Angelique Webster is a filmmaker and educator. She  is a graduate from Lincoln University and received her MFA from Vermont College of Fine Arts in April 2018. Since 2003, Angelique has worked with community members to use media as a tool to share their stories and promote the importance of media literacy. She recently finished her first short film RESPECT AND LOVE. She lives in Worcester, MA with her wife Isabel and 3 year old daughter Vivian.

 

 

 

Student Spotlight: Rick Mitz on Norman Lear, Character Before Jokes, and Why to Get an MFA in Film

Current VCFA MFA in Film candidate, Rick Mitz, has worked in the industry for decades and teaches screenwriting. Here he discusses his incredible journey to VCFA and his thoughts on screenwriting and the act of expanding one’s art.

I got my first job in NY at GQ Magazine.  I showed up at the editor’s office and said, “I’m here about the writing job.”  He looked me over and said, “Well, you certainly aren’t here about the modeling job!”  He saw my confused  look and felt so bad he hired me on the spot. My first article was “How to Fold Your Pants,” and I wrote for GQ for years.

One day, quite by accident, I ran into an agent in a waiting room.  He had read some of my articles and suggested I should write a book.  Since my favorite thing was TV–watching it, not writing it, that is–I decided to write a proposal for a book on the history of TV sitcoms.  It sold and “The Great TV Sitcom Book” was published (1980). As luck would have it, one of the people who bought my book was TV producer/mogul Norman Lear, who flew me out to Hollywood and put me under contract. Keep in mind, I knew nothing about TV (except how to operate the remote) and less about writing (except how to fold your pants), but he mentored me and we created several shows together over the years.  It was a crash course in how to write and run a TV show and I learned a lot. One of the biggest lessons I learned from Lear was on set of one of our shows. We had just had a rehearsal run-through for the execs and network when, out of nowhere, the janitor came up and gave us a “fix” to a scene we thought was working perfectly. When he left, I remarked, “Oh, great, now the janitor is giving us notes.”  Lear turned to me sternly and said, “Don’t forget that janitor is who’s going to be watching our show at home. And more than that,  you have to listen to the note beneath the note. He’s probably wrong about how to fix the scene, but the real note is that there’s something wrong and we need to look at it.” And we did.  And we made it better. And I never rolled my eyes at another note since. As Lear would say, “it’s all part of the collaboration.”

I worked on many  TV shows– in Hollywood, in NY, in London–and soon had my own shows on the air.  I was doing a documentary series for AMC about Hollywood, and one of the subjects I was interviewing taught at a small boutique film school and wondered if I would ever be interested in teaching there.  So, I found myself teaching screenwriting–short films and TV writing. As a teacher, I channeled what I had learned from Lear (beyond “listen to janitors”), which was to always write from character–not plot, or jokes, or situation, but character. Figure out who the character is and, more importantly, how s/he became that way.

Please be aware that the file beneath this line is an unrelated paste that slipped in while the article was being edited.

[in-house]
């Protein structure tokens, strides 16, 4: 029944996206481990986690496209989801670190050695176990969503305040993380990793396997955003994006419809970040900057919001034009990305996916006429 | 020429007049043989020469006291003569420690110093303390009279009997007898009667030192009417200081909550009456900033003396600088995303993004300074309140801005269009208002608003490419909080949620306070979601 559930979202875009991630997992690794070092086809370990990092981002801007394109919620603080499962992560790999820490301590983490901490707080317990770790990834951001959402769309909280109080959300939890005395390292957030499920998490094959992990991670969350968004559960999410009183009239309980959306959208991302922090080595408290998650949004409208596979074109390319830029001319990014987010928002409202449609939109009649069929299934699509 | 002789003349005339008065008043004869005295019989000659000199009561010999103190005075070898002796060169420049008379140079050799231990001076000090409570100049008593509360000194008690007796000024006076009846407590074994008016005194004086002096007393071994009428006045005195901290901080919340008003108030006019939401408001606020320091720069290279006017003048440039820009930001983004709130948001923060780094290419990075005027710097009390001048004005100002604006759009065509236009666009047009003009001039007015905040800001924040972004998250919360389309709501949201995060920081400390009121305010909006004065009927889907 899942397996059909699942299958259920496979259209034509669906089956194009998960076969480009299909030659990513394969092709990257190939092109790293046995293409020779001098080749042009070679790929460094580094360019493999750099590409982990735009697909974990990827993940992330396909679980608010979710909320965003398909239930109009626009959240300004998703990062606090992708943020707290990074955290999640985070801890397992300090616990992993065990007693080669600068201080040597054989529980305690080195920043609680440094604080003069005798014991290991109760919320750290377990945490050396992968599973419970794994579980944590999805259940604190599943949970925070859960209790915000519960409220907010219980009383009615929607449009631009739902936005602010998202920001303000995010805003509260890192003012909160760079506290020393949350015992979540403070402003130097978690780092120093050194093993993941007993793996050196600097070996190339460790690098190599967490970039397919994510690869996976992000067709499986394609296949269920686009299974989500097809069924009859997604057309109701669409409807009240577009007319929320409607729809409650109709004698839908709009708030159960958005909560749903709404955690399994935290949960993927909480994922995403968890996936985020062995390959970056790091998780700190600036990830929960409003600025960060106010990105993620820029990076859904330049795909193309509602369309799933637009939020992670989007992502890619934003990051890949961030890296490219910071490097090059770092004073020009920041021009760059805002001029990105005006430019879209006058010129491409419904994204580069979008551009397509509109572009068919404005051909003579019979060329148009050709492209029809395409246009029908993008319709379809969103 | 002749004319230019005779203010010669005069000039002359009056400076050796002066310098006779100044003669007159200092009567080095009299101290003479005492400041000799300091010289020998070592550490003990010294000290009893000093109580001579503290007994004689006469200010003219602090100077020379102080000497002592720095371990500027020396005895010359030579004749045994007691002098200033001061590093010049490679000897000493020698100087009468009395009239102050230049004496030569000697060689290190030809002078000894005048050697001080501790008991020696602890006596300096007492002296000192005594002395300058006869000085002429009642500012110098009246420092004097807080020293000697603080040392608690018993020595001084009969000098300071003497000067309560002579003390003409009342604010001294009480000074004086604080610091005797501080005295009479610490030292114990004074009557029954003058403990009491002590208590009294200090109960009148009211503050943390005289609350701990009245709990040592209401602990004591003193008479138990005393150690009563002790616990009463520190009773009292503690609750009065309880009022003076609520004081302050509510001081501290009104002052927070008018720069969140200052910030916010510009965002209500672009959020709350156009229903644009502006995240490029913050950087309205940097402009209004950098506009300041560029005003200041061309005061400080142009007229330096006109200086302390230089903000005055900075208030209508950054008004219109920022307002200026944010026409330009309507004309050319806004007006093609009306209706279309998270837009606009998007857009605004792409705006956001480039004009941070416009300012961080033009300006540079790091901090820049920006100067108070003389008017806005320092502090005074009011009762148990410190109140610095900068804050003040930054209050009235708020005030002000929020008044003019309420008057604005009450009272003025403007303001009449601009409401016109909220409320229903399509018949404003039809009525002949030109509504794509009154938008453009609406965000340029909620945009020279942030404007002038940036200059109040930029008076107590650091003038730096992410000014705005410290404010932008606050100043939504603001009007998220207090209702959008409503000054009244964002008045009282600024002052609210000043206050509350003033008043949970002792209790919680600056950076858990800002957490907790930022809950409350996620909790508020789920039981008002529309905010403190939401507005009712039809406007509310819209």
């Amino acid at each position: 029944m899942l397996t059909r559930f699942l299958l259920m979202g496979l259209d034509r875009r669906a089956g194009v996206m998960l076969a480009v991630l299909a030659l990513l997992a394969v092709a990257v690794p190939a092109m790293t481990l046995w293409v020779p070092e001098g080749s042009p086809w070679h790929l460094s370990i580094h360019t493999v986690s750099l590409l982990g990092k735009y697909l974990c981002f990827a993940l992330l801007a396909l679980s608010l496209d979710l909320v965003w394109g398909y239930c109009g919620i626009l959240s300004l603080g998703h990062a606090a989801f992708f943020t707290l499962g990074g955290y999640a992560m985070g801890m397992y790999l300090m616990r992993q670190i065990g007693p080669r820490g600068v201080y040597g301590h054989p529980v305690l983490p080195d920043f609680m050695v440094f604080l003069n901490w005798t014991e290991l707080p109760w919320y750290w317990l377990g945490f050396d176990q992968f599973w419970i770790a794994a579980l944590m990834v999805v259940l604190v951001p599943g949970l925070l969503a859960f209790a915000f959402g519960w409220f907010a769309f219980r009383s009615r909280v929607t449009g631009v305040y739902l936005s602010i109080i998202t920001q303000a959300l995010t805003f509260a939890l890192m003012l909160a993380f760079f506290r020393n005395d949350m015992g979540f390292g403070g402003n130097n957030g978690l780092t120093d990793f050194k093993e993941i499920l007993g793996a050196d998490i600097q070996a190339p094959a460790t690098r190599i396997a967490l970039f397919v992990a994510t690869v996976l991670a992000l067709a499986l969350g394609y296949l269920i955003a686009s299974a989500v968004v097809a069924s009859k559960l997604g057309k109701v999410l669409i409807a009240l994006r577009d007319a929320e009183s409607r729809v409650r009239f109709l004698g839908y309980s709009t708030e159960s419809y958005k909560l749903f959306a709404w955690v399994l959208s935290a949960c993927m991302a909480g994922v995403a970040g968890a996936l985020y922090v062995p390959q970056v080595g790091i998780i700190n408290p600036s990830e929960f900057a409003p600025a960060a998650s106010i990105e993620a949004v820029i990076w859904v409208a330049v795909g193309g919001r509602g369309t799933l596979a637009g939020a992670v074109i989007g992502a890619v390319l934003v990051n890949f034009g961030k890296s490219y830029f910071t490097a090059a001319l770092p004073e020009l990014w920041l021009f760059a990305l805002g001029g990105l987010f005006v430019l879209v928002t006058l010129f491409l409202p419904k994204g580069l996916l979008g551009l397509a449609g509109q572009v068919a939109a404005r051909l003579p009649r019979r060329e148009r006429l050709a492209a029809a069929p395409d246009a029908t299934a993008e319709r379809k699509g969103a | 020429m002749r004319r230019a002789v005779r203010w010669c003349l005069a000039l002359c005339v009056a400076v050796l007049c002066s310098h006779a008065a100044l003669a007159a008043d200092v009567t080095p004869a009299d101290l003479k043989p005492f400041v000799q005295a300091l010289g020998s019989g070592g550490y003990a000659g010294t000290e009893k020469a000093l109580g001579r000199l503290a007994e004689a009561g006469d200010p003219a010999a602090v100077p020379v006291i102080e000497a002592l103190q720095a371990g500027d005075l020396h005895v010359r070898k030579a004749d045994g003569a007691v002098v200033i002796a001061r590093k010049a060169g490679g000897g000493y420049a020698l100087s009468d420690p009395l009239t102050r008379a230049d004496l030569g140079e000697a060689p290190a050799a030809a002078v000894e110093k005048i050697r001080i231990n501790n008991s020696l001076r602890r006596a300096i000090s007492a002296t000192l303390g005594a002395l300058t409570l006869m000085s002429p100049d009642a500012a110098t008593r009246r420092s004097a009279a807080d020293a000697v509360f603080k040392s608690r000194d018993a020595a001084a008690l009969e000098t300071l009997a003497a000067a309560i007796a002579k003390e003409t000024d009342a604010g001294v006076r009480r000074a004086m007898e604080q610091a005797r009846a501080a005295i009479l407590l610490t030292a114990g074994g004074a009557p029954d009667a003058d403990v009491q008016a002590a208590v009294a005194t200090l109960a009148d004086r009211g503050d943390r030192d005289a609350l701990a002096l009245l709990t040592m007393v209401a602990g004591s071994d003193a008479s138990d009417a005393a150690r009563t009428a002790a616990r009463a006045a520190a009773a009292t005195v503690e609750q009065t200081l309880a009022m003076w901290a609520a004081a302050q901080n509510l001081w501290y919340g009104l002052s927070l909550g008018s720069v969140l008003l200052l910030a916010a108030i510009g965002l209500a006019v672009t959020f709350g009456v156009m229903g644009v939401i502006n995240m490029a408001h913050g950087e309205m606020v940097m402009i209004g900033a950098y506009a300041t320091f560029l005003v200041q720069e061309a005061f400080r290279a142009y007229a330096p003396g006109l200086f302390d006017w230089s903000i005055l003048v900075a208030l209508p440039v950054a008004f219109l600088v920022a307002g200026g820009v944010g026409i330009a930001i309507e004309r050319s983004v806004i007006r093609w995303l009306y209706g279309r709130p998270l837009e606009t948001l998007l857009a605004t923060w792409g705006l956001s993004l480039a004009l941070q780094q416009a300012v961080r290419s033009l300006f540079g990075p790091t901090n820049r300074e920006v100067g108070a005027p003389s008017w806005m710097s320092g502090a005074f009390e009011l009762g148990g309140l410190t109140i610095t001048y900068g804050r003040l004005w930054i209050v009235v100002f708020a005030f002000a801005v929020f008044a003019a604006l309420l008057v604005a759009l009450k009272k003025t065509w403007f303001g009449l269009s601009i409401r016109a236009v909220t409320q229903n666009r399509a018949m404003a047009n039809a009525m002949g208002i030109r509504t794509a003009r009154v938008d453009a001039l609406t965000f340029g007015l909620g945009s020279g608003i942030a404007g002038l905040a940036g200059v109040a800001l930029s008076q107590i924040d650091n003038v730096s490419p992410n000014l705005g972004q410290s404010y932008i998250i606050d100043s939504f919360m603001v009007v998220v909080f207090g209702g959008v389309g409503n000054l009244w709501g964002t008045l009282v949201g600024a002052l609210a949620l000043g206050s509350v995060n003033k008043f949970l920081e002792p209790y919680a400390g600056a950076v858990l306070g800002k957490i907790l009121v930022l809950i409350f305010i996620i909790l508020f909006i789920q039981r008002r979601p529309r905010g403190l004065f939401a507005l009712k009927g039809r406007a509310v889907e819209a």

I was offered a full-time faculty position, the only catch being, I had to get my MFA.  I found out about VCFA, which has a low-residency film program. Frankly, I enrolled with a  real attitude that this was just a means to an end. Except it wasn’t that at all. For my first semester, I wrote a short film (something I’d taught, but had never done) about a serious subject (ditto). My professor, the very nurturing  and wise Michel Negroponte, gave me notes unlike any I had ever received before. He pushed me–no, pulled me–to get out of my comfort zone and go deeper, richer, to get out of the predictable and repetitive, and to immerse myself in the unexpected places of the world I had created. It was like I was learning how to write all over again, or perhaps write from the very beginning! And it worked.  I ended up writing a script that was unlike anything I had ever done, something I am more proud of than anything I’ve ever written. Most importantly, that work–and future work I do at VCFA–now informs the way I teach and write going forward.

This essay was previously published at Script Mag.

More about Rick:

Rick Mitz is a screen and television writer as well as the author of several books. Mitz has been teaching screenwriting at Columbia College Hollywood since 2001 and is now “lead faculty” and head of the Screenwriting Department. In addition to his work as a writer, Mitz has been a programming consultant to both the UK’s Channel 4 and ITV since 1994. Before that, he worked extensively with television producer Norman Lear on several pilots, specials and series.

Mitz has written original screenplays for Universal, Embassy, Warner Bros. and Paramount. He has created and executive produced the TV series “aka Pablo” (ABC), “Hi Honey, I’m Home” (ABC) and “The Lot” (AMC), as well as episodes for such comedies as “You Again,” “Valerie” and “Square Pegs.” In addition, he has written 100 episodes of “The Spin-Offs” web-series, as well as the feature screenplay, “She Started It,” for his own production company It’s Mitz Productions. Mitz was also head-writer of ABC’s “TV Guide’s 50 All-Time Greatest Shows” special and wrote and produced “Hollywood’s Best-Kept Secrets” for AMC.

His book, “The Great TV Sitcom Book,” was the first book written on television situation comedies, was a best-seller. In addition, he wrote “The Apartment Book,” as well as several career books for young adults.

 

Faculty member Josephine Decker’s film, MADELINE’S MADELINE, dubbed a “mind-scrambling masterpiece,” premiered at Sundance ’18